A columnist of heart and mind

A columnist of heart and mind
Interviewing the animals at Children's Fairyland in Oakland. L-R: Bobo the sheep, Gideon the miniature donkey, me, Tumbleweed Tommy the miniature donkey, Juan the alpaca, Coco the pony

Sunday, April 19, 2015

Hearing Is Believing

(Above: Teacher Kim Burke Giusti leads her a kids in Circle Time, during which they sing and sign.)
On April 23, volunteers from XOMA Corporation, a biotech company based in West Berkeley, will get together with Habitat for Humanity East Bay/Silicon Valley at XOMA's headquarters to build and paint a specially designed playhouse for the children at the Center for Early Intervention on Deafness, aka CEID.
It'll replace CEID's old playhouse, which has seen better days. (Part of it has to be held together with duck tape.)
And it'll have a lot of cool features that the old one lacks. It's wood instead of plastic; it's charming instead of cheesy; and, best of all, it'll be accessible to kids in wheelchairs or walkers.
XOMA and Habitot gave CEID's executive director, Cindy Dickeson, the choice about how it should be painted, and she requested a garden design to go with CEID's vegetable garden.
The paint should be dry by 2:30 p.m., then the playhouse will be disassembled into its component parts – sides, doors, windows, roof and trim - and driven to CEID a few blocks away. Then they'll be put together again in the CEID courtyard, right next to the vegetable garden.
"This has been on our wish list for some time," says Dickeson. "And the timing couldn't be better, coming as it does on our 35th anniversary."
CEID was founded in 1980, based on a simple but crucial insight: The first five years of life are the formative years, in every sense of the word.
Most kids don't start reading until they're five, so before that they have to get their information through their ears.
But what if you're deaf? While the other kids are soaking up all that vital data, you're not. If something isn't done, you'll be playing catch-up for the rest of your life.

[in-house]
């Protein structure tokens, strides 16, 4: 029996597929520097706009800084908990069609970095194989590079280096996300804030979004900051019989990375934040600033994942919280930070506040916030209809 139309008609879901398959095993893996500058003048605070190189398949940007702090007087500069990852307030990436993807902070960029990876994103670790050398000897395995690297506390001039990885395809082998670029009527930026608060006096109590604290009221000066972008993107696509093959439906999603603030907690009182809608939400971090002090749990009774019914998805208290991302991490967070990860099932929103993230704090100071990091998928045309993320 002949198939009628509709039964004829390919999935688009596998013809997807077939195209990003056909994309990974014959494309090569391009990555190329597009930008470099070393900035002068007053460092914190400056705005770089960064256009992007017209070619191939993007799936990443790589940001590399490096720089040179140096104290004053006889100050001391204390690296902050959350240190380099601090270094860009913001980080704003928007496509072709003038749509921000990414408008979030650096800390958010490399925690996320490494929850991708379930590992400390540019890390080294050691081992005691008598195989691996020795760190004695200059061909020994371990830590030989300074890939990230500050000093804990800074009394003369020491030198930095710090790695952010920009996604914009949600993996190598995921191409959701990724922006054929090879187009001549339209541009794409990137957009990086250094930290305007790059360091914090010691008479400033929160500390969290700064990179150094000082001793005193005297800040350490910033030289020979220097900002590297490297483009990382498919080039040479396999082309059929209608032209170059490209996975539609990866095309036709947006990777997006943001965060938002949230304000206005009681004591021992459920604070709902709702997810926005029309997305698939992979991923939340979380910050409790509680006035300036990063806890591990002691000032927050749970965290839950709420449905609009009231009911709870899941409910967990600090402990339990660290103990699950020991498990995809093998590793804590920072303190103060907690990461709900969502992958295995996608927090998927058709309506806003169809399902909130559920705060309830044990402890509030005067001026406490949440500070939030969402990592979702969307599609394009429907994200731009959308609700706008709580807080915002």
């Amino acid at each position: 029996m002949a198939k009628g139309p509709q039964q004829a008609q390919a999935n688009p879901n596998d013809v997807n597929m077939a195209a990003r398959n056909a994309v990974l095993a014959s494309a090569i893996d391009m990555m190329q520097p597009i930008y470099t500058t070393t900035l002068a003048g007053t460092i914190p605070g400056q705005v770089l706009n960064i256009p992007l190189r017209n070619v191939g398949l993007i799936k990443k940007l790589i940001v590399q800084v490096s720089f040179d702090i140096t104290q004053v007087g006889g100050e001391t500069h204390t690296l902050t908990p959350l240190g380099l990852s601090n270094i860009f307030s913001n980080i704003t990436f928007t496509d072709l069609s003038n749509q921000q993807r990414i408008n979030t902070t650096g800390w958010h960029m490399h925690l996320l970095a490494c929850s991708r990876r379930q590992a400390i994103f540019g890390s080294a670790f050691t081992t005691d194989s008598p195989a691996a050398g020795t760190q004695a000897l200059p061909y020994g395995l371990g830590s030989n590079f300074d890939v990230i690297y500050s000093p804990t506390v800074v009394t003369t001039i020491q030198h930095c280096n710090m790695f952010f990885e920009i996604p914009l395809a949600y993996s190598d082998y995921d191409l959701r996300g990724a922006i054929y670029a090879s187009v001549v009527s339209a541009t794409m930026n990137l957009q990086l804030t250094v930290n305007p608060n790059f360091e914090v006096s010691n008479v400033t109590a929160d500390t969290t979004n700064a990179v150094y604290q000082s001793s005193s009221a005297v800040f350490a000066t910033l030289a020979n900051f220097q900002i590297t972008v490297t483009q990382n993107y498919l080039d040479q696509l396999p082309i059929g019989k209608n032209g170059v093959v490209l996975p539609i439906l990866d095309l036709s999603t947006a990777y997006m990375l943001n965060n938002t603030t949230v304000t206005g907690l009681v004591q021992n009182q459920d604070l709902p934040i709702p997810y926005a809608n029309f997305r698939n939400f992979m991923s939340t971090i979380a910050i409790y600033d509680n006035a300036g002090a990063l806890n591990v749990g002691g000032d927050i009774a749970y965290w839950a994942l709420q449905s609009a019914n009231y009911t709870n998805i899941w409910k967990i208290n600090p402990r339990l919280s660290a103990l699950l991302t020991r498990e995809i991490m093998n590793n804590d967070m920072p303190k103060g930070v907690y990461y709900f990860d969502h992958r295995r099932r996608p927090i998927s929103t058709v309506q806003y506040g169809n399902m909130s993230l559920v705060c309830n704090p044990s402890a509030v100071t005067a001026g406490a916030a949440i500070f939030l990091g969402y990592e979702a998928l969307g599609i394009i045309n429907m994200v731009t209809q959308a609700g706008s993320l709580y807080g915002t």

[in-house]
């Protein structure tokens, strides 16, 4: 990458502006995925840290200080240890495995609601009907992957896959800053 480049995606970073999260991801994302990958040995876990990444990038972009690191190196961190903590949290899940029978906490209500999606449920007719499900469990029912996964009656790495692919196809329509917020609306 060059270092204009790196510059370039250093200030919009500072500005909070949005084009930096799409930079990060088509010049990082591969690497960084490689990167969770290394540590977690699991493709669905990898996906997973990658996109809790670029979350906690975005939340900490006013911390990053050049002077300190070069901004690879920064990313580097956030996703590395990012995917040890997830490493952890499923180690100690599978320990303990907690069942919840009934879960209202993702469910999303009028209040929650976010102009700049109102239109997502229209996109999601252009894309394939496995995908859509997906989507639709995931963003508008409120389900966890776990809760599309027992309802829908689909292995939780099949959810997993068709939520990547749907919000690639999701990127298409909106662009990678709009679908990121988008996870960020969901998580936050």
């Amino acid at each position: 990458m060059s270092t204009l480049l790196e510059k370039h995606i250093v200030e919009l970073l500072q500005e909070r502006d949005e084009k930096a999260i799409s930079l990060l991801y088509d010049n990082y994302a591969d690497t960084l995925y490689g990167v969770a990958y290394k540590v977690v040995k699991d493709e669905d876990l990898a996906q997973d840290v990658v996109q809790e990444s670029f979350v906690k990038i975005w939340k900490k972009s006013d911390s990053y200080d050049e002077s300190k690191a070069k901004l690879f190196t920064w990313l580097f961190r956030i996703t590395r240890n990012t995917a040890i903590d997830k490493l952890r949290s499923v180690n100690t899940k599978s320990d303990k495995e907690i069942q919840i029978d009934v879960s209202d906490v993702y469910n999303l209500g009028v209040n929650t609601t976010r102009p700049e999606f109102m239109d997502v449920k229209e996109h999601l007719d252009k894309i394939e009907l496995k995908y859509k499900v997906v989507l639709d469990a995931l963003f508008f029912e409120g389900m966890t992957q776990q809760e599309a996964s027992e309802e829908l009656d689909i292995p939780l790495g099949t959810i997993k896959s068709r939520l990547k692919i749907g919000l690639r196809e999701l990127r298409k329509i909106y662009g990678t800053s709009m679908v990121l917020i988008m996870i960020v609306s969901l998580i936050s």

So it's crucial to identify hearing loss in babies and start dealing with it ASAP, whether it's teaching them sign language or lip reading, or fitting them with hearing aids or cochlear implants, or a combination.
And while you're doing that, you also have to find another way to get that crucial information into their little brains.
That's what CEID does. Every year, its early intervention and education programs serve more than 50 kids and their families. And every year, its audiology screening program helps more than 1,000 families from 23 different counties spot their babies' hearing problems at the earliest possible moment.
How important are these programs? Deaf or hard of hearing kids who don't get them typically never get to read above a third grade level. But kids who do get these programs can read just as well as anyone else.
How can you tell if your own baby has a hearing problem? Trust your instincts.
"If a parent has a gut instinct that something is wrong, they're probably right," says Dickeson. "Some doctors might say, 'Oh, they'll grow out of it.' But they won't."
Call CEID at 510-848-4800 and make an appointment for an audiology test. Don't worry if you're on Medi-Cal; CEID will accept it, one of the few organizations of its kind that will.
CEID operates on an extremely tight budget, but they get a lot of bang for each buck. If you want to contribute to this very worthy organization, visit www.ceid.org or send a tax-deductible check to CEID, 1035 Grayson Street, Berkeley CA 94710.

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